At the beginning of the next century PM Eleftherios Venizelos, despite his successes in foreign politics, took up four external loans totaling 521 million francs. The new loans were used for servicing existing external debt, for participating in the Balkan Wars and for incorporating the new territories claimed after the war.
The Asia Minor catastrophe in 1922 forced Greece to accept 1.5 million refugees from the territories along the eastern side of the Aegean Sea. In 1929, the Great Depression caused the fourth Greek bankruptcy as the country was relying mainly on foreign capital, thus making it vulnerable to international financial upsets. At the time, the Greek public debt totaled 286.8 billion francs.
During the Second World War Greece was conquered by Nazi Germany. Its productive structures were destroyed and the resources were over-exploited. As the Greek gold reserves had been smuggled out of the country prior to the occupation, the devaluation of the national currency dropped daily and was noticeable even in small transactions. In Athens, a coffee had a cost of 1 million drachmas. After the end of the occupation one pound was equivalent to approximately 7 billion drachmas.
An occupation loan of 400 million marks that Greece was forced to provide to Hitler for financing his military operations further burdened the debt of Greece. It is noted that the war reparations which were paid to Greece by Germany after the war, never included this loan. Until today, the German government claims that this loan has been already repaid and is not up for discussion.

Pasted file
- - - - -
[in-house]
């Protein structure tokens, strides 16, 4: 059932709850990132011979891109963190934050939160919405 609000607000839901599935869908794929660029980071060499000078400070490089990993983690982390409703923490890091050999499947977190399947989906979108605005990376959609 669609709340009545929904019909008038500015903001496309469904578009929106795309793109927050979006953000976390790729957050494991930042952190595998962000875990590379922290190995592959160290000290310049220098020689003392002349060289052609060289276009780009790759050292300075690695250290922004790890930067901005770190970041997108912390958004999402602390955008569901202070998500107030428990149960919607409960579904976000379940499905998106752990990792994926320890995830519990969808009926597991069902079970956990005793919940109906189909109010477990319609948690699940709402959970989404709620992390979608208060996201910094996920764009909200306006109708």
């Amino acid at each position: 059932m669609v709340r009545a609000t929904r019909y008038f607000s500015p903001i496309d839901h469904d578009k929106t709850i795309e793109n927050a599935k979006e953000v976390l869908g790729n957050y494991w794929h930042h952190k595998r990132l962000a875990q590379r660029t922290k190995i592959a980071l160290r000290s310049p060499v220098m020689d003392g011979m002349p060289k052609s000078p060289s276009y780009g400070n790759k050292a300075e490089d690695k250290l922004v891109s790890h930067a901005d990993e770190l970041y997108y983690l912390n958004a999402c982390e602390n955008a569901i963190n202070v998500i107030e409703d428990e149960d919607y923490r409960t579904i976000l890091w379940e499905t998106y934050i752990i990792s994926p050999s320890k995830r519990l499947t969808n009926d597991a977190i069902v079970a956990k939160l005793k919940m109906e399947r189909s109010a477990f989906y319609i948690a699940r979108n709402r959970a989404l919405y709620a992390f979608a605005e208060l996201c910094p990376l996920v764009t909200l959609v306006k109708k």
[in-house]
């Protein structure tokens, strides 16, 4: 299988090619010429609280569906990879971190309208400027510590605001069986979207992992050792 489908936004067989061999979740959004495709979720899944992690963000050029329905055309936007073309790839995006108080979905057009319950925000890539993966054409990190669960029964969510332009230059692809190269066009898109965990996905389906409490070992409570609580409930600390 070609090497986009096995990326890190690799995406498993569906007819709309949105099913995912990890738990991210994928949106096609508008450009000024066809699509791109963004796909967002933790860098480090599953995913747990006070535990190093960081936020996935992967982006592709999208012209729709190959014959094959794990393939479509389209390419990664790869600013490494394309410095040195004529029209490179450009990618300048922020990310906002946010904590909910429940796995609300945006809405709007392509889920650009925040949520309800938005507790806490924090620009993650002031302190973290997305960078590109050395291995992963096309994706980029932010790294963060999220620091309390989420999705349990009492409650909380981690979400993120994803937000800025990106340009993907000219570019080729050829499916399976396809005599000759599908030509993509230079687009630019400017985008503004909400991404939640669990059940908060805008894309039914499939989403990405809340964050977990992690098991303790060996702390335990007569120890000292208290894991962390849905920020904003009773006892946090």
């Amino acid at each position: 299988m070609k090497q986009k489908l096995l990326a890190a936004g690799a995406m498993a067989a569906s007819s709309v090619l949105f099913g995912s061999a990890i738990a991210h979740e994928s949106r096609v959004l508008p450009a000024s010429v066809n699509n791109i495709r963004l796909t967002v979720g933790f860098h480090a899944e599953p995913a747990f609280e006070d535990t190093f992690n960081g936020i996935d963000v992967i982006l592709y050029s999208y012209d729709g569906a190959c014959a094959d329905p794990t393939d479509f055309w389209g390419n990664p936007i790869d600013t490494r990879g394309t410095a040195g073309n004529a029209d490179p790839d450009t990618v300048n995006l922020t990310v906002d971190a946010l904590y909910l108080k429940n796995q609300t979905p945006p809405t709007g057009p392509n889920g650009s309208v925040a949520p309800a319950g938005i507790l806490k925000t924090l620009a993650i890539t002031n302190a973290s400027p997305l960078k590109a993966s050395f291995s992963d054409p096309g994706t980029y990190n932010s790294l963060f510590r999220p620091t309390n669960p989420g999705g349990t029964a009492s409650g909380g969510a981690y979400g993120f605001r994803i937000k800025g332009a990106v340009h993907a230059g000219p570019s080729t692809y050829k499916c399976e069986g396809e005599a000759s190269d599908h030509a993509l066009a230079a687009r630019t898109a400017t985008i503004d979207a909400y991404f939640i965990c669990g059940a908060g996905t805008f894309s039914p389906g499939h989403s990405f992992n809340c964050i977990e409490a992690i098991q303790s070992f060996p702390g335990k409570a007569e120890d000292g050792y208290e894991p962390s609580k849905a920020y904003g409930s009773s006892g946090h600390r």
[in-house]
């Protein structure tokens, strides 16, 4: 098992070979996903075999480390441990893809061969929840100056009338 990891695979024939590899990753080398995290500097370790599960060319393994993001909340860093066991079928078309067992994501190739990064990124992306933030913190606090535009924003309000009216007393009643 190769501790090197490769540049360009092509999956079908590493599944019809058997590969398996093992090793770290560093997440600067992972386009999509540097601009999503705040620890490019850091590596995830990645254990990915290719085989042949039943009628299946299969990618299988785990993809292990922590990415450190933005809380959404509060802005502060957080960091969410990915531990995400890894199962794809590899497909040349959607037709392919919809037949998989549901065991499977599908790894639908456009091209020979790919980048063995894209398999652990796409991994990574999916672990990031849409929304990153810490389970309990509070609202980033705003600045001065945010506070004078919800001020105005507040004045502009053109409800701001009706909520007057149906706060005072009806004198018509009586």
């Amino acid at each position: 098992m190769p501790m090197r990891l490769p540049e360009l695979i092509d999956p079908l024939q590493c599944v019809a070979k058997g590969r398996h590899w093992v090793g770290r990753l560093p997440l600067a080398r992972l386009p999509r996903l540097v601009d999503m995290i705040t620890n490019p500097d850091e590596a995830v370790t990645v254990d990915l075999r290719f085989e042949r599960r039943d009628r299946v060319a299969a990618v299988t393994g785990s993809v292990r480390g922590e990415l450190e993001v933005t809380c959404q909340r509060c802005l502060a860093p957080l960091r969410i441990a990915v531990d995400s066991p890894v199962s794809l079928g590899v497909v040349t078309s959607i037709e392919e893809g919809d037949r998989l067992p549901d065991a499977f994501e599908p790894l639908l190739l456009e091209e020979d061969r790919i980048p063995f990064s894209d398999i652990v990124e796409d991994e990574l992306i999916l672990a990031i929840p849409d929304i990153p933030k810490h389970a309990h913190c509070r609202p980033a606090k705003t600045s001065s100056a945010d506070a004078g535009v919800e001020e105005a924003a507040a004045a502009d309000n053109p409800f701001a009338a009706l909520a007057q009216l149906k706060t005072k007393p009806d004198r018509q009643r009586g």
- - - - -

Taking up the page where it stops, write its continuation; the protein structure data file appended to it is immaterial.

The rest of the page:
By the end of the Second World War Greece had to deal with a Civil War and excessive military spending, the third largest in Western Europe. Greece joined the Marshall Plan but the funds were unable to generate economic growth due to the ongoing domestic conflicts, while a part of them was used for armed battles. Nevertheless, the post-war Greek governments managed to settle up to 90% of the pre-war external debt amounting 6.41 billion drachmas.
During the 50’s and 60’s, Greece was able to improve the life quality of its citizens and invest in big infrastructural projects, while demonstrating the second fastest growth rate after Western Germany. The “miracle of the Karamanlis’ governance,” as the 8-year administration of New Democracy politician Konstantinos Karamanlis went down in history, was followed by the Greek regime of the colonels, the 7-year military junta. This period coincided with the shift of the Greek economy from agricultural to industrial production and with more foreign capitals flowing into Greece mainly by the U.S..
In 1979, Greece acceded to the European Economic Community, the forerunner of the modern European Union.
The nationalization of many highly profitable industries initiated by the socialist government of PASOK in the early 80’s, led to the inflation being reduced by 11% within 9 years. In 1990, though, inflation rapidly increased again reaching 20.4%. The public debt was increased by 30%, climbing to 110% of the GDP.
In 2001 Greece joined the euro. Nowadays, the Greek state has a public debt of 436 billion dollars, or 161.3% of the GDP.